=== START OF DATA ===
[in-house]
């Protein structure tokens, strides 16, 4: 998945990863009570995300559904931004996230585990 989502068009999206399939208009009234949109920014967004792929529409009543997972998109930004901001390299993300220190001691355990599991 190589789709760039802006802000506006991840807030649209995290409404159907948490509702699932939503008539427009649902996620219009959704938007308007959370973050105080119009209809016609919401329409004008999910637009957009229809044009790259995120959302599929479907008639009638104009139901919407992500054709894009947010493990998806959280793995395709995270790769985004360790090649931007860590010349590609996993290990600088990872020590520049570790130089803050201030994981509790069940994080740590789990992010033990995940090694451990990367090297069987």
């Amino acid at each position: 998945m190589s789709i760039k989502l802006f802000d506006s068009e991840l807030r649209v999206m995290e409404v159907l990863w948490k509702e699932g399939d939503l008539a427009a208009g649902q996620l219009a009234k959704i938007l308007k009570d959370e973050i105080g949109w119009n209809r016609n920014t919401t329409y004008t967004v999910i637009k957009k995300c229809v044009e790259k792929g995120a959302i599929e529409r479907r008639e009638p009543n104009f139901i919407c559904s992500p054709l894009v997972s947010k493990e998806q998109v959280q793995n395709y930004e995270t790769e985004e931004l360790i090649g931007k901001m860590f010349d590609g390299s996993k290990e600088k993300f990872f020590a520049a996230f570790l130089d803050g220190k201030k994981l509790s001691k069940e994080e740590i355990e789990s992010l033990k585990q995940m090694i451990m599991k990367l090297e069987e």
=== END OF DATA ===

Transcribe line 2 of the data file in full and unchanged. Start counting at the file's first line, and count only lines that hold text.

């Protein structure tokens, strides 16, 4: 998945990863009570995300559904931004996230585990 989502068009999206399939208009009234949109920014967004792929529409009543997972998109930004901001390299993300220190001691355990599991 190589789709760039802006802000506006991840807030649209995290409404159907948490509702699932939503008539427009649902996620219009959704938007308007959370973050105080119009209809016609919401329409004008999910637009957009229809044009790259995120959302599929479907008639009638104009139901919407992500054709894009947010493990998806959280793995395709995270790769985004360790090649931007860590010349590609996993290990600088990872020590520049570790130089803050201030994981509790069940994080740590789990992010033990995940090694451990990367090297069987």